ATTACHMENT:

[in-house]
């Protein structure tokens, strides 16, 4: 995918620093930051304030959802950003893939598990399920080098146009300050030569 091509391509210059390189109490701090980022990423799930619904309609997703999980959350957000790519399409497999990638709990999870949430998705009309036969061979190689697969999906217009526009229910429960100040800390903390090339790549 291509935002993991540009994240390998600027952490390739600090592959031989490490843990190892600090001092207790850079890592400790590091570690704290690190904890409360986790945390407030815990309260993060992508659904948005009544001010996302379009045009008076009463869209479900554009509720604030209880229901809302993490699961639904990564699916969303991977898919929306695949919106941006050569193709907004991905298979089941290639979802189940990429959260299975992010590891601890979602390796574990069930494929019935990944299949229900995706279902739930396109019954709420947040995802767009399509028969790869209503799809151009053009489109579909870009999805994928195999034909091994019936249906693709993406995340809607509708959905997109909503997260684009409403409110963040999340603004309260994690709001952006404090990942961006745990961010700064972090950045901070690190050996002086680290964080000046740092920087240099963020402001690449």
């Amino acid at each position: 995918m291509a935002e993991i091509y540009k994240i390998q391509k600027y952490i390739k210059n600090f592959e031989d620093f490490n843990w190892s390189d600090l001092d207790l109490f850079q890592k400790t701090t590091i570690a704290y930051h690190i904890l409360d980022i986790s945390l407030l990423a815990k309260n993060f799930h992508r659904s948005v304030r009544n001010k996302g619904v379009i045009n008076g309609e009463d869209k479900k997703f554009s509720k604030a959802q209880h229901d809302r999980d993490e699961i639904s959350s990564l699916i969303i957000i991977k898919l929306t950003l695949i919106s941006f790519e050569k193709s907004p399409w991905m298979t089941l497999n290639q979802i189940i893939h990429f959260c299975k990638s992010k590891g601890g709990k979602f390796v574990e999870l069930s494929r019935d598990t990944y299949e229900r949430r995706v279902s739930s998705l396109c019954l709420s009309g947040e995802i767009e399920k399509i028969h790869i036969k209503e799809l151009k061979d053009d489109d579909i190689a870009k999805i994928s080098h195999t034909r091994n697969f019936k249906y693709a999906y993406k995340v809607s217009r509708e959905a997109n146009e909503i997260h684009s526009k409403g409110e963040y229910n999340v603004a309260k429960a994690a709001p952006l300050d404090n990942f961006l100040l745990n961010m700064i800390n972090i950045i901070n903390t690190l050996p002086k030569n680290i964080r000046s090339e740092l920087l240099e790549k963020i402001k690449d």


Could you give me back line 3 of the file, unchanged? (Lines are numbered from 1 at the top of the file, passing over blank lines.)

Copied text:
């Amino acid at each position: 995918m291509a935002e993991i091509y540009k994240i390998q391509k600027y952490i390739k210059n600090f592959e031989d620093f490490n843990w190892s390189d600090l001092d207790l109490f850079q890592k400790t701090t590091i570690a704290y930051h690190i904890l409360d980022i986790s945390l407030l990423a815990k309260n993060f799930h992508r659904s948005v304030r009544n001010k996302g619904v379009i045009n008076g309609e009463d869209k479900k997703f554009s509720k604030a959802q209880h229901d809302r999980d993490e699961i639904s959350s990564l699916i969303i957000i991977k898919l929306t950003l695949i919106s941006f790519e050569k193709s907004p399409w991905m298979t089941l497999n290639q979802i189940i893939h990429f959260c299975k990638s992010k590891g601890g709990k979602f390796v574990e999870l069930s494929r019935d598990t990944y299949e229900r949430r995706v279902s739930s998705l396109c019954l709420s009309g947040e995802i767009e399920k399509i028969h790869i036969k209503e799809l151009k061979d053009d489109d579909i190689a870009k999805i994928s080098h195999t034909r091994n697969f019936k249906y693709a999906y993406k995340v809607s217009r509708e959905a997109n146009e909503i997260h684009s526009k409403g409110e963040y229910n999340v603004a309260k429960a994690a709001p952006l300050d404090n990942f961006l100040l745990n961010m700064i800390n972090i950045i901070n903390t690190l050996p002086k030569n680290i964080r000046s090339e740092l920087l240099e790549k963020i402001k690449d």